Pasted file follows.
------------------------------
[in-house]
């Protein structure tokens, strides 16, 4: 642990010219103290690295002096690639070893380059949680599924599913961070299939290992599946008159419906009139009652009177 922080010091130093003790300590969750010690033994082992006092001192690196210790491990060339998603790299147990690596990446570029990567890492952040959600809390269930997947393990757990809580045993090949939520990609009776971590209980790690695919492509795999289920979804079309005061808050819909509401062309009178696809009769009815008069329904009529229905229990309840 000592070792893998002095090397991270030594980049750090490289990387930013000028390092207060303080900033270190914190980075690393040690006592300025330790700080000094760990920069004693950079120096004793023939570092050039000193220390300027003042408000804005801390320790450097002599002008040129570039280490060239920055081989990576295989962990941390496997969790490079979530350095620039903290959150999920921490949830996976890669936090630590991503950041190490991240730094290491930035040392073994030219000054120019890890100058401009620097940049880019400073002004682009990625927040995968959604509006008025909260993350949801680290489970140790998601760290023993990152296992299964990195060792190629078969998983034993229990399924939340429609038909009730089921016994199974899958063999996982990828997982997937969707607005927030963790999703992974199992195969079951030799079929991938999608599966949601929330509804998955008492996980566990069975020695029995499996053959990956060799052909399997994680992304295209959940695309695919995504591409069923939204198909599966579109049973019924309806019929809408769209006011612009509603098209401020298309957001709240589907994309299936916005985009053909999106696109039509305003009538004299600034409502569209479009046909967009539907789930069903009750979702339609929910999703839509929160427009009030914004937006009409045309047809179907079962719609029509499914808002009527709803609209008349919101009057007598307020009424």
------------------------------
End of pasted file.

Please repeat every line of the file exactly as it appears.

[in-house]
């Protein structure tokens, strides 16, 4: 642990010219103290690295002096690639070893380059949680599924599913961070299939290992599946008159419906009139009652009177 922080010091130093003790300590969750010690033994082992006092001192690196210790491990060339998603790299147990690596990446570029990567890492952040959600809390269930997947393990757990809580045993090949939520990609009776971590209980790690695919492509795999289920979804079309005061808050819909509401062309009178696809009769009815008069329904009529229905229990309840 000592070792893998002095090397991270030594980049750090490289990387930013000028390092207060303080900033270190914190980075690393040690006592300025330790700080000094760990920069004693950079120096004793023939570092050039000193220390300027003042408000804005801390320790450097002599002008040129570039280490060239920055081989990576295989962990941390496997969790490079979530350095620039903290959150999920921490949830996976890669936090630590991503950041190490991240730094290491930035040392073994030219000054120019890890100058401009620097940049880019400073002004682009990625927040995968959604509006008025909260993350949801680290489970140790998601760290023993990152296992299964990195060792190629078969998983034993229990399924939340429609038909009730089921016994199974899958063999996982990828997982997937969707607005927030963790999703992974199992195969079951030799079929991938999608599966949601929330509804998955008492996980566990069975020695029995499996053959990956060799052909399997994680992304295209959940695309695919995504591409069923939204198909599966579109049973019924309806019929809408769209006011612009509603098209401020298309957001709240589907994309299936916005985009053909999106696109039509305003009538004299600034409502569209479009046909967009539907789930069903009750979702339609929910999703839509929160427009009030914004937006009409045309047809179907079962719609029509499914808002009527709803609209008349919101009057007598307020009424």